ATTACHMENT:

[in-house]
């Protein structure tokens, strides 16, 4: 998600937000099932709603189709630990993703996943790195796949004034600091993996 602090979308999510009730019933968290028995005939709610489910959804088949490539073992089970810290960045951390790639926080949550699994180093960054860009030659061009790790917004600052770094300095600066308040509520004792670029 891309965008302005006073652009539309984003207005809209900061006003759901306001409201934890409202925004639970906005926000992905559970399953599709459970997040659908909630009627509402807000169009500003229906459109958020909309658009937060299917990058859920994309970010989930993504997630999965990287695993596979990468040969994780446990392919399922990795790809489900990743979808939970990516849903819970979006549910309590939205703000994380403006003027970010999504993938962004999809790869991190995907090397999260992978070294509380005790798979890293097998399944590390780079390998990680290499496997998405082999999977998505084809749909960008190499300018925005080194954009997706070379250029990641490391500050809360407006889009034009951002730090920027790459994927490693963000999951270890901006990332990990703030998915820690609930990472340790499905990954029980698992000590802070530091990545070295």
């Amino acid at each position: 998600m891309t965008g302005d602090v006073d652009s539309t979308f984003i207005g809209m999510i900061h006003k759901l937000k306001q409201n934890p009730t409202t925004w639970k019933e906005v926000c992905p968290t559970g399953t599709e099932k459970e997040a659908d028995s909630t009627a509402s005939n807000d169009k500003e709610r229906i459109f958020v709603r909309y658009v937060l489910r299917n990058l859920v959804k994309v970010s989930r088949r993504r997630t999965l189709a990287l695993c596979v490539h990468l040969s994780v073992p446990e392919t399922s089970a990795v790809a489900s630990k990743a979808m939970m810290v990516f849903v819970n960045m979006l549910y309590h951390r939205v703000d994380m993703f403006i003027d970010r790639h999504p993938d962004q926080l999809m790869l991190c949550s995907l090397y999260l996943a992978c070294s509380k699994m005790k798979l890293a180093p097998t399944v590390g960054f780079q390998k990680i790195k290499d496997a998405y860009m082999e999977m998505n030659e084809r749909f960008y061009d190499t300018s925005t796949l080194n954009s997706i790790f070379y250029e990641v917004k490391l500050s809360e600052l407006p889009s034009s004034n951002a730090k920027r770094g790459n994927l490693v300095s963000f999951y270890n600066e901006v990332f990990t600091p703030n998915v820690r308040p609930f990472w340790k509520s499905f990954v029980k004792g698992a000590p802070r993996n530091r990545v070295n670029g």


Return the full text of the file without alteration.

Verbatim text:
[in-house]
């Protein structure tokens, strides 16, 4: 998600937000099932709603189709630990993703996943790195796949004034600091993996 602090979308999510009730019933968290028995005939709610489910959804088949490539073992089970810290960045951390790639926080949550699994180093960054860009030659061009790790917004600052770094300095600066308040509520004792670029 891309965008302005006073652009539309984003207005809209900061006003759901306001409201934890409202925004639970906005926000992905559970399953599709459970997040659908909630009627509402807000169009500003229906459109958020909309658009937060299917990058859920994309970010989930993504997630999965990287695993596979990468040969994780446990392919399922990795790809489900990743979808939970990516849903819970979006549910309590939205703000994380403006003027970010999504993938962004999809790869991190995907090397999260992978070294509380005790798979890293097998399944590390780079390998990680290499496997998405082999999977998505084809749909960008190499300018925005080194954009997706070379250029990641490391500050809360407006889009034009951002730090920027790459994927490693963000999951270890901006990332990990703030998915820690609930990472340790499905990954029980698992000590802070530091990545070295």
């Amino acid at each position: 998600m891309t965008g302005d602090v006073d652009s539309t979308f984003i207005g809209m999510i900061h006003k759901l937000k306001q409201n934890p009730t409202t925004w639970k019933e906005v926000c992905p968290t559970g399953t599709e099932k459970e997040a659908d028995s909630t009627a509402s005939n807000d169009k500003e709610r229906i459109f958020v709603r909309y658009v937060l489910r299917n990058l859920v959804k994309v970010s989930r088949r993504r997630t999965l189709a990287l695993c596979v490539h990468l040969s994780v073992p446990e392919t399922s089970a990795v790809a489900s630990k990743a979808m939970m810290v990516f849903v819970n960045m979006l549910y309590h951390r939205v703000d994380m993703f403006i003027d970010r790639h999504p993938d962004q926080l999809m790869l991190c949550s995907l090397y999260l996943a992978c070294s509380k699994m005790k798979l890293a180093p097998t399944v590390g960054f780079q390998k990680i790195k290499d496997a998405y860009m082999e999977m998505n030659e084809r749909f960008y061009d190499t300018s925005t796949l080194n954009s997706i790790f070379y250029e990641v917004k490391l500050s809360e600052l407006p889009s034009s004034n951002a730090k920027r770094g790459n994927l490693v300095s963000f999951y270890n600066e901006v990332f990990t600091p703030n998915v820690r308040p609930f990472w340790k509520s499905f990954v029980k004792g698992a000590p802070r993996n530091r990545v070295n670029g």